Literature shows us “how a different character, a situation, an event seems from different angles and perspectives, and even then how inexact our knowledge remains.”
Literature replicates the world of the concrete, where the experiential learning necessary for virtue occurs.

The cardinal virtues constitute the most agreed-upon grouping across Greek and early Christian thought. These virtues are prudence, temperance, justice, and courage. on which all other virtues depend or hinge.

Richard Baxter: “Good books are a very great mercy to the world.”


Part One - The Cardinal Virtues

Chapter One - Prudence

Rules rule.
adhering to rules is much easier than exercising wisdom.

Yet, because no number of rules or laws could cover every moral or ethical choice we face, virtue picks up where rules leave off. And where rules abound, virtue, like an underused muscle, atrophies.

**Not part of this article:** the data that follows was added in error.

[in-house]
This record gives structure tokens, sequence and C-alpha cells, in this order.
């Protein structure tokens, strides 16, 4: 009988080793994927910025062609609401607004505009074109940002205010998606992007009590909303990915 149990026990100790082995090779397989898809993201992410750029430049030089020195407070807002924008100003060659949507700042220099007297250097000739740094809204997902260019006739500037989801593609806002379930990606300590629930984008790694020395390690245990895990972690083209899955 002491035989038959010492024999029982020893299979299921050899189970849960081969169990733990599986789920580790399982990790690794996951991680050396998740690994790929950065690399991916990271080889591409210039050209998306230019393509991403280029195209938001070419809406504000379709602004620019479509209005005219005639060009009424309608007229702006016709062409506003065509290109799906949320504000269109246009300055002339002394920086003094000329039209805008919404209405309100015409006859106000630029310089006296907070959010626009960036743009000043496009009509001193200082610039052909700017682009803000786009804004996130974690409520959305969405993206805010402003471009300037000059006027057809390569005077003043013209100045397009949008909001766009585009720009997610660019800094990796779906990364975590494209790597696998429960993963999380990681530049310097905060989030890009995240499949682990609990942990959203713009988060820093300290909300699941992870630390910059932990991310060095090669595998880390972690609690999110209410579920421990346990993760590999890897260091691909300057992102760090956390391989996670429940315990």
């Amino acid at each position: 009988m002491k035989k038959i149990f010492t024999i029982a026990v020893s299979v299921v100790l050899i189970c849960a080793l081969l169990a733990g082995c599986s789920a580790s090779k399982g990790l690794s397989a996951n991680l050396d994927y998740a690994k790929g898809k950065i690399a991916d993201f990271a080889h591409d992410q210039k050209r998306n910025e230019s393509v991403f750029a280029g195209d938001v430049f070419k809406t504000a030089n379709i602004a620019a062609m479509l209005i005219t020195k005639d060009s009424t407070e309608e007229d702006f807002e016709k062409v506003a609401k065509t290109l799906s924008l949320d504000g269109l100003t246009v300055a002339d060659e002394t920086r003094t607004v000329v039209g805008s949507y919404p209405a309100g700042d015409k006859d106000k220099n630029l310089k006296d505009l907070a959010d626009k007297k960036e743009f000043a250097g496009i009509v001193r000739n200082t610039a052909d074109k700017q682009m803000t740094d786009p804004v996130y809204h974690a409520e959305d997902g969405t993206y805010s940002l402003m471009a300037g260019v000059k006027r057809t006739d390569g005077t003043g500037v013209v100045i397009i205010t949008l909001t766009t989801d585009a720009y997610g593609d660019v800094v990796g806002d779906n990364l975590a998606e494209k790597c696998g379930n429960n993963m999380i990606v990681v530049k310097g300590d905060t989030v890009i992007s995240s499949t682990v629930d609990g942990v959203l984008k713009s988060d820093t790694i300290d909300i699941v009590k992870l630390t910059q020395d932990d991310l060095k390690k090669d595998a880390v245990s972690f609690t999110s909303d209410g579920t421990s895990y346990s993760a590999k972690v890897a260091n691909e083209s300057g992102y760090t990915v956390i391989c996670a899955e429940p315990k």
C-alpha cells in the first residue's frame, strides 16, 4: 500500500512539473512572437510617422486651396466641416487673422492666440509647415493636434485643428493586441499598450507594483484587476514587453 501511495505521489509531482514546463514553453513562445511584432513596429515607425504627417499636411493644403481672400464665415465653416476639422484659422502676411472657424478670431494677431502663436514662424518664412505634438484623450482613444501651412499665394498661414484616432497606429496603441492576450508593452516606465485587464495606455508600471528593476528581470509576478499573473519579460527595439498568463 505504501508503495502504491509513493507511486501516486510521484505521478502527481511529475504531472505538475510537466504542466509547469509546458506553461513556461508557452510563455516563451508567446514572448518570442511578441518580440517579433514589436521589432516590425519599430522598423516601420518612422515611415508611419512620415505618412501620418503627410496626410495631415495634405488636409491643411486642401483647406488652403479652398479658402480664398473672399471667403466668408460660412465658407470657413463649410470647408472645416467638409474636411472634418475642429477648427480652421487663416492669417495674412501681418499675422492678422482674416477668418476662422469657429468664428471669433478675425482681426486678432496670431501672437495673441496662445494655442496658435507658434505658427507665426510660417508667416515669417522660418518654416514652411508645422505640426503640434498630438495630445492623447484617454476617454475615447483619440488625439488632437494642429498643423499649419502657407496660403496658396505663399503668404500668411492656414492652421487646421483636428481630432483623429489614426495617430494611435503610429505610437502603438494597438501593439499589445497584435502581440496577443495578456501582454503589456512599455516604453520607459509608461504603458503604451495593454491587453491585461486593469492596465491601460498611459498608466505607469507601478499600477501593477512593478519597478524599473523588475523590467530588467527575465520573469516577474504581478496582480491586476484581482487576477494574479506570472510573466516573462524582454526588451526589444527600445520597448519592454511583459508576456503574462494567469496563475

Virtue requires judgment, and judgment requires prudence. Prudence is wisdom in practice. It is the habit of discerning the “true good in every circumstance” and “the right means of achieving it.”
it is “applied morality.”
A person possesses the virtue of prudence when “the disposition to reason well about what courses of action and emotion will best bring about our own and others’ well-being” becomes an acquired habit.
“Prudence is the knowledge of things to be sought, and those to be shunned.”

Prudence is considered the mother of the other three cardinal virtues.
While temperance, fortitude, and justice are moral virtues, virtues related to doing, prudence is an intellectual virtue, a virtue related to knowing. Prudence is “at the heart of the moral character, for it shapes and directs the whole of our moral lives, and is indispensable to our becoming morally excellent human persons.”
it determines what “makes an action good.
to apply general principles to particular situations in ways that avoid evil and accomplish good.

IS VIRTUE ITS OWN REWARD?

Do we practice virtue in hopes of achieving some personal gain, or is virtue, as the saying goes, its own reward?
Richardson’s literary accomplishment: Pamela.